Quebec Studies

Editor's Note

Quebec Studies (1999), 27, (1), 1–2.

Abstract

1 Editor's Note Mikhail Bakhtin's writing on the carnivalesque has long proven suggestive to scholars of Quebec literature, and this issue of Quebec Studies begins with two essays that demonstrate how original and productive deployments of it are far from being exhausted. Susan Kevra's contribution combines a broad anthropological consideration of the "life-cycle" of food in human societies with an astute and spirited reading of Rodolphe Girard's Marie Calumet, arguably one of the most transgressive novels ever written in Quebec. If Girard's novel constitutes an attack on the obscurantist monopoly of knowledge in an agrarian, clericalist society, it is through Kevra's emphasis on food that we see how the ribald, scatological elements of the novel continue to figure the body as an object of shame and betrayal, a situation to be remedied through the disciplining of its main female characters. Conversely, Mounia Benalil's study of the strategies of the carnivalesque in two novels by Gérard Etienne argues for the effectiveness of such literary strategies within a broader context of social and political contestation. Here, the carnivalesque interventions are designed to expose and subvert the vestiges of feudal and colonialist approaches to the representation of women in Haitian writing long after the achievement of national independence, whether at home or in the works of exiled writers. The (re)habilitation of woman as a subject of historical discourse enabled by these carnivalesque strategies is a necessary precondition to the solidification of a truly democratic political practice in post-Duvalier Haiti, Benalil argues. In our second dossier, recent theoretical approaches that address the conventions of autobiographical and autofictional writing enable Cecilia Wiktorowicz to argue that the social realism for which Gabrielle Roy is universally celebrated in fact represents an anomalous aspect of her work. By reading shorter, lesser-known works by Roy written immediately before and after the publication of Bonheur d'occasion, Wiktorowicz postulates a lifelong concern with issues of narratorial perception and its relation to the creative process itself, a concern that belies the "objectivist" position that Roy occupies in the received version of Quebec literary history. In fact, Roy here becomes a forerunner not so much of mid-century realism as of late century concerns with the relations between fiction and (self)-representation. These concerns are central, as well, to Pascale DeSouza's account of the phenomenal success enjoyed by Dany Laferrière's novel, Comment faire l'amour avec un Nègre sans se fatiguer. DeSouza demonstrates that through the deployment of narrative strategies of mimesis and the abundant production of les effets du réel, the potentially troubling questions raised by the presence of an exiled Haitian writer in Quebec are "domesticated" through a canny, sympathetic enlistment of an ideal local reader. In Laferrière, she suggests, it is the paradoxical masking of questions of self-representation through a narrative that appears so convincingly "autofictional" that puts the reader at ease. Sébastien Joachim's study of Gilles Hénault's Signaux pour les voyants marks the first occasion upon which the work of this important poet has been considered in the pages of our journal. With its urgent invocation of breaking silence, of liberating the stifled voice in the form of the CRI, Hénault's poetry is centrally engaged with a principal topic of the Quiet Revolution. This engagement with the world is figured as an erotic one, a carnal poetics of progressive and creative possession that is given flesh and blood, as it were, through the rep-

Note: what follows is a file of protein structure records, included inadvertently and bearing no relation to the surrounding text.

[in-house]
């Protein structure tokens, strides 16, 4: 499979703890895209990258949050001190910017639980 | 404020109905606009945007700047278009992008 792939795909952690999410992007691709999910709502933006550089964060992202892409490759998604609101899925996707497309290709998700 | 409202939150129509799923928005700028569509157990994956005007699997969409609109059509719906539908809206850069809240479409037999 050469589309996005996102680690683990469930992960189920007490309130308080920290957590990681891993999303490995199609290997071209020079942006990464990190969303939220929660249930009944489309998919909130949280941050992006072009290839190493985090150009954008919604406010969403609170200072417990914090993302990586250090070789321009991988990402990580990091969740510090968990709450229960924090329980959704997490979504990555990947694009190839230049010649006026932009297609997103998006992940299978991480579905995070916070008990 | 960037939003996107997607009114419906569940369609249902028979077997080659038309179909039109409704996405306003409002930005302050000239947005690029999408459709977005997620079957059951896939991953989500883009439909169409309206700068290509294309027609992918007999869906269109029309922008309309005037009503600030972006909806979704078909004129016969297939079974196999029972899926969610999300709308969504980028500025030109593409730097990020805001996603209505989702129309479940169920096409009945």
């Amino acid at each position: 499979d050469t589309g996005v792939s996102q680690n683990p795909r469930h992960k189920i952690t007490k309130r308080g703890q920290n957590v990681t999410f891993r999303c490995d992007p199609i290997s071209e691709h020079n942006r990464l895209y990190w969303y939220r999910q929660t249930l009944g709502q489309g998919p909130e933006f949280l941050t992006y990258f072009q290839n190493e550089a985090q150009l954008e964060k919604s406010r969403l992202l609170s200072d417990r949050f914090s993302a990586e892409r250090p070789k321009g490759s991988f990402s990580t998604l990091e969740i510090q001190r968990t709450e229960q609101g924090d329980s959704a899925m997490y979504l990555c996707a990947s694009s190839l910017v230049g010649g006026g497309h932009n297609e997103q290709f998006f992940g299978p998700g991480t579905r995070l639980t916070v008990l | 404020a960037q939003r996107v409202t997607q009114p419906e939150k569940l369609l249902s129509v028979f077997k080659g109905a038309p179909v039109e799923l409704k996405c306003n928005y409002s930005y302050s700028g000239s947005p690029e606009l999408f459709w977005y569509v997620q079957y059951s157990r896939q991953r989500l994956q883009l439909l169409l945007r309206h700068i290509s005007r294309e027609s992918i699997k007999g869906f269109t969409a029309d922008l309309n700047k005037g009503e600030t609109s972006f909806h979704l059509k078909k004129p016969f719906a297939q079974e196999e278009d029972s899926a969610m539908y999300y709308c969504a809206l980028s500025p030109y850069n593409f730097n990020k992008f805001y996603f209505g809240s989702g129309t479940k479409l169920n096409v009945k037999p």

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Schwartzwald, Robert